Other sponsors followed with pauses and cancellations — now up to a dozen, according a list compiled by the Canadian Press on Oct. 11. Hockey Canada faced renewed criticism as recently as a month ago from sponsors as well as Prime Minister Justin Trudeau, who said that not enough was being done to address concerns.

The renewed condemnation followed an appearance by interim board chair Andrea Skinner at the standing committee on Canadian Heritage, where she resisted the argument that Smith and the Hockey Canada board should be replaced “on the basis of what we consider to be substantial misinformation and unduly cynical attacks.”

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Skinner resigned less than a week later. Hockey Canada officials are scheduled to appear before the heritage committee again on Nov. 15.

Costs pile up

In addition to the management and board changes announced since the October committee appearance, Hockey Canada earlier this month released the final version of an independent governance review completed by Supreme Court of Canada Justice Thomas Cromwell and Borden Ladner Gervais LLP.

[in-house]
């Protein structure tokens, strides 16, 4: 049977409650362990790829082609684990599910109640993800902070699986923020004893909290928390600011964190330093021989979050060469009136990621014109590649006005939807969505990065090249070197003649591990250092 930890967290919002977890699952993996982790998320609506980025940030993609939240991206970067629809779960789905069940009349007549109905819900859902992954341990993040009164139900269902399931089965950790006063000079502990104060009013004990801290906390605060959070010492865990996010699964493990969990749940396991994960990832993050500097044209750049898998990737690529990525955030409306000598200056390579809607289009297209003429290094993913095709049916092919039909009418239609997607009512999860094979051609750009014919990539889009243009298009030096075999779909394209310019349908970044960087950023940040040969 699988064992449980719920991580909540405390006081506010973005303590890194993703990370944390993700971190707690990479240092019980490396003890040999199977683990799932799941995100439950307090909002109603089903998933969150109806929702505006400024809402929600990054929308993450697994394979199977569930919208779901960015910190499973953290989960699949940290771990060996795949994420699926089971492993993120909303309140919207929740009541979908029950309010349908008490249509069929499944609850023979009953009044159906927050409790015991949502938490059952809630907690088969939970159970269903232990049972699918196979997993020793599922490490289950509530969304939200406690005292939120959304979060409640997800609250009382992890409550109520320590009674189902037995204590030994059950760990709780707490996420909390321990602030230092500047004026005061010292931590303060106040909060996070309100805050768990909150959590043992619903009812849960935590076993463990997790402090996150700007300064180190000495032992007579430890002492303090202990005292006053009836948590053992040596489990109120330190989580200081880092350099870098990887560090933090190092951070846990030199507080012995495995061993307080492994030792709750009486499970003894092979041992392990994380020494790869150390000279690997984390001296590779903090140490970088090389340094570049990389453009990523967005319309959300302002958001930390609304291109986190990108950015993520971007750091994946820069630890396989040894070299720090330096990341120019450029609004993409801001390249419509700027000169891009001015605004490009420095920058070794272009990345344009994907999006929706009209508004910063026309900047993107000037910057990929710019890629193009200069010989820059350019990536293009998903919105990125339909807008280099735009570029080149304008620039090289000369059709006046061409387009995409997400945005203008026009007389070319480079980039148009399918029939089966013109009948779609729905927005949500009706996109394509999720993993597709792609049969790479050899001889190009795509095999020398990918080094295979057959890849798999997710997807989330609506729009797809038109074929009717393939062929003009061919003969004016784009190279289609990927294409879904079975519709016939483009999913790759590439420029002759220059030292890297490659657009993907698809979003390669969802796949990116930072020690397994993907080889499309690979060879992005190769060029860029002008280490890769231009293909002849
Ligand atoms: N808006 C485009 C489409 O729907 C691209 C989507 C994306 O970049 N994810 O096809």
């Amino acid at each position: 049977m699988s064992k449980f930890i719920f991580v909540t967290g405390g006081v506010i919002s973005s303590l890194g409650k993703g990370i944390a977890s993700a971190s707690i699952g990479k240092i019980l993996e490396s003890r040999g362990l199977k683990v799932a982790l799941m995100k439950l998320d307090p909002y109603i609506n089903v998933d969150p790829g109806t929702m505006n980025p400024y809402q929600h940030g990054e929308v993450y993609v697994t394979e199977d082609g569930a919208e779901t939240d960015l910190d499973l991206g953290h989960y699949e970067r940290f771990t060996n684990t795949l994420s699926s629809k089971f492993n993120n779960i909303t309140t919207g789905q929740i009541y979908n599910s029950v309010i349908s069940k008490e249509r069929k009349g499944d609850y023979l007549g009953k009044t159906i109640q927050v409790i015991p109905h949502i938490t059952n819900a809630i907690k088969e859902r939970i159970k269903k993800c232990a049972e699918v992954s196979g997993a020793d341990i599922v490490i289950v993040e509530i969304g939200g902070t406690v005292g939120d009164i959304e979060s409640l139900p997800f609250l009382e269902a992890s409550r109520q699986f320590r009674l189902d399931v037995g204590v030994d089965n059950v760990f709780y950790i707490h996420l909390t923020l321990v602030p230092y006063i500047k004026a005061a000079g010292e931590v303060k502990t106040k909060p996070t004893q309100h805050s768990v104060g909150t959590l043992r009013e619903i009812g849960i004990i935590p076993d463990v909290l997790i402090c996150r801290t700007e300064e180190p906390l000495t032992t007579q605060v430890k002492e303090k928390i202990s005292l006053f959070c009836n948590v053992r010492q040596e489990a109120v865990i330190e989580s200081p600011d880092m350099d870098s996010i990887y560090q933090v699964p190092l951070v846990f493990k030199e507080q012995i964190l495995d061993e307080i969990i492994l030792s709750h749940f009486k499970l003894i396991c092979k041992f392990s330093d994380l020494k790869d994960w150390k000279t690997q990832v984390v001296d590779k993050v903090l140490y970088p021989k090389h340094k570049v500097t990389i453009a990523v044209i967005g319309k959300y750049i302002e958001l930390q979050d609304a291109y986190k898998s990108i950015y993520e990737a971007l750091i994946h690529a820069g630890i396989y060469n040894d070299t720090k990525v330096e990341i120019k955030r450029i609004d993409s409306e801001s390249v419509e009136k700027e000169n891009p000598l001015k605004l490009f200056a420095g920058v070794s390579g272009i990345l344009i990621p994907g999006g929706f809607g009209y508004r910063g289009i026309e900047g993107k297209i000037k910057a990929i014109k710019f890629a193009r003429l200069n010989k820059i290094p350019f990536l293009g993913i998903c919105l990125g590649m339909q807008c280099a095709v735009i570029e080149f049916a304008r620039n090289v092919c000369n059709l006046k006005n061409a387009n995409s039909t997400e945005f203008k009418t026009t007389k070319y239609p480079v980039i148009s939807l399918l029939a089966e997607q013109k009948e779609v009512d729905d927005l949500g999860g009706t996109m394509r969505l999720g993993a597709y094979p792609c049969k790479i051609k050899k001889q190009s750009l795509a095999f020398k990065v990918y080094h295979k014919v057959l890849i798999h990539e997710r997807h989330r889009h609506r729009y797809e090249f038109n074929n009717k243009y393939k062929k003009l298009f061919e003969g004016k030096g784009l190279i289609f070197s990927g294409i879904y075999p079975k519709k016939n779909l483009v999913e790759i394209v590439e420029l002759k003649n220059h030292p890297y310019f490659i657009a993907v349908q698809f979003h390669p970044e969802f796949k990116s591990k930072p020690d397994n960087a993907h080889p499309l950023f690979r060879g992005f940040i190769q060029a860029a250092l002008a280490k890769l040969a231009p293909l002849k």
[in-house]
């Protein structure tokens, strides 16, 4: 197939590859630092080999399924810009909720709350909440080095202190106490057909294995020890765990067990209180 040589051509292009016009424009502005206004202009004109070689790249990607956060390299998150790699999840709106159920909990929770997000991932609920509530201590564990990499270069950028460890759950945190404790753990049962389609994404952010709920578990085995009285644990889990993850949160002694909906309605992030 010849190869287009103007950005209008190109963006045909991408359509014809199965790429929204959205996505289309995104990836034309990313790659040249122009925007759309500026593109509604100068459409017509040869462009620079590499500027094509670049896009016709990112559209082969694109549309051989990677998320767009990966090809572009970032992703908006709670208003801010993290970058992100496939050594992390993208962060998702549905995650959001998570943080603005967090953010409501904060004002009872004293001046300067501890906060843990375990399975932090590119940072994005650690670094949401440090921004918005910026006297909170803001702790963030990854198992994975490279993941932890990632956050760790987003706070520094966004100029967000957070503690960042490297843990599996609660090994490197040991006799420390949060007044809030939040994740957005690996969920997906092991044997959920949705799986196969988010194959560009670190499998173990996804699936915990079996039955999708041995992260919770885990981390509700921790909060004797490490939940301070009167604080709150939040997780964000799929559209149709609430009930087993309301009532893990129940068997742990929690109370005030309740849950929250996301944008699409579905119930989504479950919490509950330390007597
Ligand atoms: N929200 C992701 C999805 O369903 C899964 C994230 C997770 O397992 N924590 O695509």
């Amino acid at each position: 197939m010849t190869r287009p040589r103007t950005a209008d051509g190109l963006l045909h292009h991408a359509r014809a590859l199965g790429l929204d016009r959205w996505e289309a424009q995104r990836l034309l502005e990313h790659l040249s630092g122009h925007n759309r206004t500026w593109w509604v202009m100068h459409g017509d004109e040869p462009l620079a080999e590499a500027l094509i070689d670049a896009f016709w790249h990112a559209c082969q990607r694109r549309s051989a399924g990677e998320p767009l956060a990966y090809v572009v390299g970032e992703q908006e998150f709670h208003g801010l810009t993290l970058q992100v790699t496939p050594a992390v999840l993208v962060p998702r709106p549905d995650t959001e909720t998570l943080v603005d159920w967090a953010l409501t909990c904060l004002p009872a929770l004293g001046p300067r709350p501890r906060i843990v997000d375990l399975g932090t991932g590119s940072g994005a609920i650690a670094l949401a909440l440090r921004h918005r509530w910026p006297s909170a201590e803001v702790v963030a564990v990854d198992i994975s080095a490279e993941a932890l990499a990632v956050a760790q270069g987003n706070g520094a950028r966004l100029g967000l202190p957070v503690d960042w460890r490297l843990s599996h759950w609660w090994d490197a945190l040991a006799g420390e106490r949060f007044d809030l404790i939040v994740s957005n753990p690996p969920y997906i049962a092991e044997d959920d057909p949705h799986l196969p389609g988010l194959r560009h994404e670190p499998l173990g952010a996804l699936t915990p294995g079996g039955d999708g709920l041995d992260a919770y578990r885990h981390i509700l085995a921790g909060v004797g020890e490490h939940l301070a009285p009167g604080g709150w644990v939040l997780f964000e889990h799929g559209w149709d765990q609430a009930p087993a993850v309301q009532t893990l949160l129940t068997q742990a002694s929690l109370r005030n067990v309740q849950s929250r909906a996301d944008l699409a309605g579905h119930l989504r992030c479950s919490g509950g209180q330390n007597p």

The independent governance review found that Hockey Canada’s National Equity Fund (NEF) was used as permitted to pay out some claims linked to sexual misconduct, but that members did not receive adequate information about the funds and their use. 

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For example, according to the report, Hockey Canada’s members and participants may not have been fully aware of the scope of claims that would be funded by the NEF, “namely claims linked to sexual misconduct beyond the name perpetrators specifically excluded from liability insurance coverage.” 

The Cromwell report recommended that Hockey Canada take steps to provide timely disclosure to its members regarding ongoing and potential claims. Once a settlement is reached, the report recommended that Hockey Canada disclose all publicly available information. If there is a non-disclosure agreement in force precluding the release of the settlement amount, Hockey Canada should still inform its members of the nature of the claim, the fact that a settlement was reached and how the settlement would be funded.

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The NEF was used to pay out $7.6 million related to 10 sexual assault claims since 1989, according to Hockey Canada, which said sponsorship funds are not used to fund the NEF.

Hockey Canada has racked up about $6 million in additional costs to manage fallout from the crisis that began in May, when TSN reported that a woman had alleged in a civil court filing that she had been sexually assaulted in 2018 by eight players including members of Canada’s World Junior team, following a Hockey Canada Foundation gala.

Costs associated with the external governance review, which Hockey Canada made public on Nov. 4, exceeded  $1.7 million. In addition, Hockey Canada has paid more than $1.6 million to Navigator Ltd. for communications, stakeholder management and research assistance, and nearly $3 million for other legal and communications costs including retaining the services of Longview Communications Inc.